Utah athletics hopes to raise $150 million

When the Utes joined the Pac-12, they became part of one of the most accomplished conferences in the nation. That meant the Utes had to not only step up their athletic performance, but their financial footprint as well. In order to do so, athletic director Chris Hill said he hopes a fundraising campaign, which officially kicks off Saturday, reaches Ute fans across the globe.

Although the Utes’ success in the Pac-12 largely depends on the talent of the athletes and coaches, financial support is just as important in order to compete with USC, Stanford and Oregon. In what the U is calling the “most ambitious fundraising campaign in the history of Utah athletics,” the department is aiming to raise $150 million during the next five years, Hill said.

“In the past, we’ve never had as big of a challenge in terms of making the leap from the Mountain West to the Pac-12, in many ways,” Hill said. “I’ve teased people that we’ve jumped the Grand Canyon. It’s that huge. We’ve got a lot of catching up to do in terms of infrastructure and support for our programs so that we can be successful.”

One recent example of catching up is the demolition of the Smith Athletic Center. In its place will be a $20 million football facility that is scheduled to be finished before the start of the 2013 season.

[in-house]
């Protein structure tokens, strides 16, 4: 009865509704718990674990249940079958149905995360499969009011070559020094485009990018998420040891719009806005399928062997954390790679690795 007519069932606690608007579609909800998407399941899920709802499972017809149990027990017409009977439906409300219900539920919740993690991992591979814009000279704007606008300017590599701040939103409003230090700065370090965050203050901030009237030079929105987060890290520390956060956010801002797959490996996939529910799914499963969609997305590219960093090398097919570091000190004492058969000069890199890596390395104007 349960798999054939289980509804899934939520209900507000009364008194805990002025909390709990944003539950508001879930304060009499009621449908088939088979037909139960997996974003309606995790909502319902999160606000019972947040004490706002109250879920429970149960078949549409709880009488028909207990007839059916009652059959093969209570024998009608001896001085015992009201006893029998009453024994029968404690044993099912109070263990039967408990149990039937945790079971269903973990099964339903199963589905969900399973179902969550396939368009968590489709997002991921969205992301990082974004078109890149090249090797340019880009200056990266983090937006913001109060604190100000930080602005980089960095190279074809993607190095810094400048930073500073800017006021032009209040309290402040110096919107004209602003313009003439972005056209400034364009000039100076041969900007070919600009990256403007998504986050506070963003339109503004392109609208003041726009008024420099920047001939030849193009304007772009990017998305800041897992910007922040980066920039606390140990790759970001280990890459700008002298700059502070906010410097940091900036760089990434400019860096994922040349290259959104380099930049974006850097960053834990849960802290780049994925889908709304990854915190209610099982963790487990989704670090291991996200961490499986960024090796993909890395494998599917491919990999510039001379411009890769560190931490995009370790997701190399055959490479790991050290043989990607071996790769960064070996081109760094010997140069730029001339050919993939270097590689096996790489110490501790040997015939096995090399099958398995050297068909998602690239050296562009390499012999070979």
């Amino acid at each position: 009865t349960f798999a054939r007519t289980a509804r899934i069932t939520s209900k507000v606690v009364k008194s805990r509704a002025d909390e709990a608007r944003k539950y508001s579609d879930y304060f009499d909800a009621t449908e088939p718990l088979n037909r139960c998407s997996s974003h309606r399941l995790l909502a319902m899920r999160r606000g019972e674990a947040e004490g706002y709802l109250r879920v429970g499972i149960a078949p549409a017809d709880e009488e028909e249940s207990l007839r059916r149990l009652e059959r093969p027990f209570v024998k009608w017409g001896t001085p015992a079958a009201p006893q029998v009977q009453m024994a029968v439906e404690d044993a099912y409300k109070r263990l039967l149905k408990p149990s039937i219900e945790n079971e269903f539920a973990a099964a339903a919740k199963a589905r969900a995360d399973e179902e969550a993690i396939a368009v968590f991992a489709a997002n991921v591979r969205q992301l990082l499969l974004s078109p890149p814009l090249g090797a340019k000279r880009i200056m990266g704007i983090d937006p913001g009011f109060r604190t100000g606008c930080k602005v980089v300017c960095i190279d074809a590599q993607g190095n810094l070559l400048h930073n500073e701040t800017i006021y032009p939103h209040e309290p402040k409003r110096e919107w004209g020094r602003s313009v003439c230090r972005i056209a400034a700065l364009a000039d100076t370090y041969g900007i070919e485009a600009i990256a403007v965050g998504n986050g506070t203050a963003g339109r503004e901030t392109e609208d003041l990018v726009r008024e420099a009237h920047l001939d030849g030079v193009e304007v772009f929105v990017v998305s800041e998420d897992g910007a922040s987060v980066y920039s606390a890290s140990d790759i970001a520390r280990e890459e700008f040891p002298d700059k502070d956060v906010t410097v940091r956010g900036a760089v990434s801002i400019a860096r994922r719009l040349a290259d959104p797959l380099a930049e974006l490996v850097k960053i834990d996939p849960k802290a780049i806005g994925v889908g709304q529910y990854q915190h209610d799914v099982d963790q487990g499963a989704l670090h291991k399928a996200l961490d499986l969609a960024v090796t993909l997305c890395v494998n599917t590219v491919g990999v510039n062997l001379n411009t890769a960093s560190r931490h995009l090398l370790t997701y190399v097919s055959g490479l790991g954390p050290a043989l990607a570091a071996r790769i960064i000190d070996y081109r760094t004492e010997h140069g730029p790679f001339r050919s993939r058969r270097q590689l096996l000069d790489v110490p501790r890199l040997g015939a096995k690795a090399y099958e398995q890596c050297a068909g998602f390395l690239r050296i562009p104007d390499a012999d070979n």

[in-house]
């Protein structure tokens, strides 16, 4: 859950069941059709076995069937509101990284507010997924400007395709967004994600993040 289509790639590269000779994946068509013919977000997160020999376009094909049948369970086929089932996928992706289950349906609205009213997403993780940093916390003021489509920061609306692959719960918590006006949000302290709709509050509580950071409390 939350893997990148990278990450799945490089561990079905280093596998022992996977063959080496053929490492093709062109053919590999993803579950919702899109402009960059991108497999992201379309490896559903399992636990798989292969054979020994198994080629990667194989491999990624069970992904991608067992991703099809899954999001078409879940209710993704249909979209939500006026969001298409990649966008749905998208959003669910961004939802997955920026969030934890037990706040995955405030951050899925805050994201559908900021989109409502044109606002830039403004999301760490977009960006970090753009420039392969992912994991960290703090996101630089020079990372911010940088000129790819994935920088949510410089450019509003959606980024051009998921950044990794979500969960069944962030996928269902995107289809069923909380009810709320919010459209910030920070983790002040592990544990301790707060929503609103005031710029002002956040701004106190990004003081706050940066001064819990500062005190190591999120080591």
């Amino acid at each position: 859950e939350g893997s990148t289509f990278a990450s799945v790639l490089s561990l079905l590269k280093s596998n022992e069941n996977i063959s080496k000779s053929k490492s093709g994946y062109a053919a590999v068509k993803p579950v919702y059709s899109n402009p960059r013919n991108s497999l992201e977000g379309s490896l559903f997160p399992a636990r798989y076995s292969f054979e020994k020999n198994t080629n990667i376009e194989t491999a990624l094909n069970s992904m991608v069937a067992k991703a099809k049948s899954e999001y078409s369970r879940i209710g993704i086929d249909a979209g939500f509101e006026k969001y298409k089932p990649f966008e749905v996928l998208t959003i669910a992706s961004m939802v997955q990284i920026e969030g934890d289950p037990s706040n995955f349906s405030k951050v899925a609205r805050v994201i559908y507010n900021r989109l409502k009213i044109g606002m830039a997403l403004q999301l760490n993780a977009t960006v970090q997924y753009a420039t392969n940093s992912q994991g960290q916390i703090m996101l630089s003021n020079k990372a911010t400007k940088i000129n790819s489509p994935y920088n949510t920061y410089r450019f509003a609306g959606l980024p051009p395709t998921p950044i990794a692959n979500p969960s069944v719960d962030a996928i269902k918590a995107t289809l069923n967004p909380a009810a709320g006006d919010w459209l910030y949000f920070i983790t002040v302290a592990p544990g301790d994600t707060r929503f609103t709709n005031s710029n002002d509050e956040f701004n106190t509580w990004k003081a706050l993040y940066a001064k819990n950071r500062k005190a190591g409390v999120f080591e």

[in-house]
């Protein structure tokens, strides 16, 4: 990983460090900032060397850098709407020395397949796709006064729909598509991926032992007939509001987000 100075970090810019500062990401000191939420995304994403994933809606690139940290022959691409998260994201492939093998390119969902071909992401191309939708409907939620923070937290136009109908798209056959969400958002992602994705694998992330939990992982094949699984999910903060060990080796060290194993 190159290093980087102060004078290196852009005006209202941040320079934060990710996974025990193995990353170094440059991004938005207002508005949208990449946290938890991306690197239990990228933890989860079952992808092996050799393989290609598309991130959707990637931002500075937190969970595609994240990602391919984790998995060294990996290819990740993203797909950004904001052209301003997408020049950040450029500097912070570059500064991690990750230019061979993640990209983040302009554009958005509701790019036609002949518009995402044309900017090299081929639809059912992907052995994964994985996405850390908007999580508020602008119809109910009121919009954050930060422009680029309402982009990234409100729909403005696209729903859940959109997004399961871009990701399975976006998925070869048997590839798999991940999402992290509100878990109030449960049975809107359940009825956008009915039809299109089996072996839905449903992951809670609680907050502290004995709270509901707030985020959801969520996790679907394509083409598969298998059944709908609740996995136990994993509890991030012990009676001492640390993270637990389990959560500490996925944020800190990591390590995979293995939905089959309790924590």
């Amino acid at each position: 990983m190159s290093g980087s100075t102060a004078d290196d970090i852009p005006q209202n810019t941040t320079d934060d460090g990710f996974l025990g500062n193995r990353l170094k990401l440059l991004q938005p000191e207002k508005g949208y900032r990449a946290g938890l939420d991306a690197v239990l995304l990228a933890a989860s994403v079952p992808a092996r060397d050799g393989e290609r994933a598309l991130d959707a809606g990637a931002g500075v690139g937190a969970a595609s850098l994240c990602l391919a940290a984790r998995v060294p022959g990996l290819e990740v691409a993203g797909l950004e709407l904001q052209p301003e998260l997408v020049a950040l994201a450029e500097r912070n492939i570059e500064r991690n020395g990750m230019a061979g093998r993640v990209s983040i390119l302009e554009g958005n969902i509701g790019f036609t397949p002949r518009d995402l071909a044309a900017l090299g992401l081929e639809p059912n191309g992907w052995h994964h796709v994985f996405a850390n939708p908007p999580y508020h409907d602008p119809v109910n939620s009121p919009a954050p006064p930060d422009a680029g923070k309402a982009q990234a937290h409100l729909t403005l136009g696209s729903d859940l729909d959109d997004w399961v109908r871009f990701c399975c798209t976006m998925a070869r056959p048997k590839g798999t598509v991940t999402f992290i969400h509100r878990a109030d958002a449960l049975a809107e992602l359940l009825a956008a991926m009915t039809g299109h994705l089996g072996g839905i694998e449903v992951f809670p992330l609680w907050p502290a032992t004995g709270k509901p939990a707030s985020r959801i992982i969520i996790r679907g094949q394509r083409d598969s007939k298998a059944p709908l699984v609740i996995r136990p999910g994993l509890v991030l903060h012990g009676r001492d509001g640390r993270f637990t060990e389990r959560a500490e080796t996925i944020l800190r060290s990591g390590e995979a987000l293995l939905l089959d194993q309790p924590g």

As the success of the Utes’ football program, which has won two BCS bowl games in the past decade, continues to grow, Hill said people are more willing to make donations toward a team they know is capable of winning on a consistent basis.

“People are excited to be in the Pac-12, but we just don’t want to be in Pac-12, we want to be successful,” Hill said. “So it’s going to take support from both our new Pac-12 money as well as from our contributors and people that love the Utes.”

Although the overall goal of $150 million in the next five years might seem a bit overwhelming at first, Hill said the Athletics Department is working to make it as easy as possible for people to make contributions, however big or small they are. A quiet phase was started about a year and a half ago, and Hill hopes the department will reach its goal by 2017. Hill said people could make commitments of $10,000 a year over five years for a total of $50,000.

“One of the big goals, now that we’re in such a visible situation, is that we need to branch out besides the boundaries of the University of Utah, to wherever we have folks that are supportive of what we want to get accomplished.”

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